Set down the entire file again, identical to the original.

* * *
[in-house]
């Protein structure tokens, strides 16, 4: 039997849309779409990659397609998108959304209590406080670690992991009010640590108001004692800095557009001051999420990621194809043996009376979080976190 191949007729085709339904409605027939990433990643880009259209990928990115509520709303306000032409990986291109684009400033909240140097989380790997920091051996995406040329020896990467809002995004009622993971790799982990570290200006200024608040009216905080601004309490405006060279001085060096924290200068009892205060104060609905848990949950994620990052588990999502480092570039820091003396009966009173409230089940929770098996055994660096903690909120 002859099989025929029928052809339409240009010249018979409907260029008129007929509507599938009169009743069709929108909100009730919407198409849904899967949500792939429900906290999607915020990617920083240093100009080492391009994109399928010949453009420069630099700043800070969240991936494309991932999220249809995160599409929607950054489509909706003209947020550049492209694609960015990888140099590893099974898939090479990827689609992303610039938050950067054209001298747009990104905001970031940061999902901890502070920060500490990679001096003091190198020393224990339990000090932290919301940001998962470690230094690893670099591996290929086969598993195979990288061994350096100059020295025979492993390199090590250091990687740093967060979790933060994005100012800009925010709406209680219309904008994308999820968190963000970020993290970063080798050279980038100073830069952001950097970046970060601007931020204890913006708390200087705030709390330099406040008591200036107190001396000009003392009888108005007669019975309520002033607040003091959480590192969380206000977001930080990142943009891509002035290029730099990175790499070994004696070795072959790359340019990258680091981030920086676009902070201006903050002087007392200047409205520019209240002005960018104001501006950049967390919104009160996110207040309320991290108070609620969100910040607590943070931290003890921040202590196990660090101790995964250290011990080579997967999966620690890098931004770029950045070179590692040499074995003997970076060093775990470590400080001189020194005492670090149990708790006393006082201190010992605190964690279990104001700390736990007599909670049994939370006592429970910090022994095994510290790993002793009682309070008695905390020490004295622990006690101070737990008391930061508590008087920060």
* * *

[in-house]
């Protein structure tokens, strides 16, 4: 039997849309779409990659397609998108959304209590406080670690992991009010640590108001004692800095557009001051999420990621194809043996009376979080976190 191949007729085709339904409605027939990433990643880009259209990928990115509520709303306000032409990986291109684009400033909240140097989380790997920091051996995406040329020896990467809002995004009622993971790799982990570290200006200024608040009216905080601004309490405006060279001085060096924290200068009892205060104060609905848990949950994620990052588990999502480092570039820091003396009966009173409230089940929770098996055994660096903690909120 002859099989025929029928052809339409240009010249018979409907260029008129007929509507599938009169009743069709929108909100009730919407198409849904899967949500792939429900906290999607915020990617920083240093100009080492391009994109399928010949453009420069630099700043800070969240991936494309991932999220249809995160599409929607950054489509909706003209947020550049492209694609960015990888140099590893099974898939090479990827689609992303610039938050950067054209001298747009990104905001970031940061999902901890502070920060500490990679001096003091190198020393224990339990000090932290919301940001998962470690230094690893670099591996290929086969598993195979990288061994350096100059020295025979492993390199090590250091990687740093967060979790933060994005100012800009925010709406209680219309904008994308999820968190963000970020993290970063080798050279980038100073830069952001950097970046970060601007931020204890913006708390200087705030709390330099406040008591200036107190001396000009003392009888108005007669019975309520002033607040003091959480590192969380206000977001930080990142943009891509002035290029730099990175790499070994004696070795072959790359340019990258680091981030920086676009902070201006903050002087007392200047409205520019209240002005960018104001501006950049967390919104009160996110207040309320991290108070609620969100910040607590943070931290003890921040202590196990660090101790995964250290011990080579997967999966620690890098931004770029950045070179590692040499074995003997970076060093775990470590400080001189020194005492670090149990708790006393006082201190010992605190964690279990104001700390736990007599909670049994939370006592429970910090022994095994510290790993002793009682309070008695905390020490004295622990006690101070737990008391930061508590008087920060």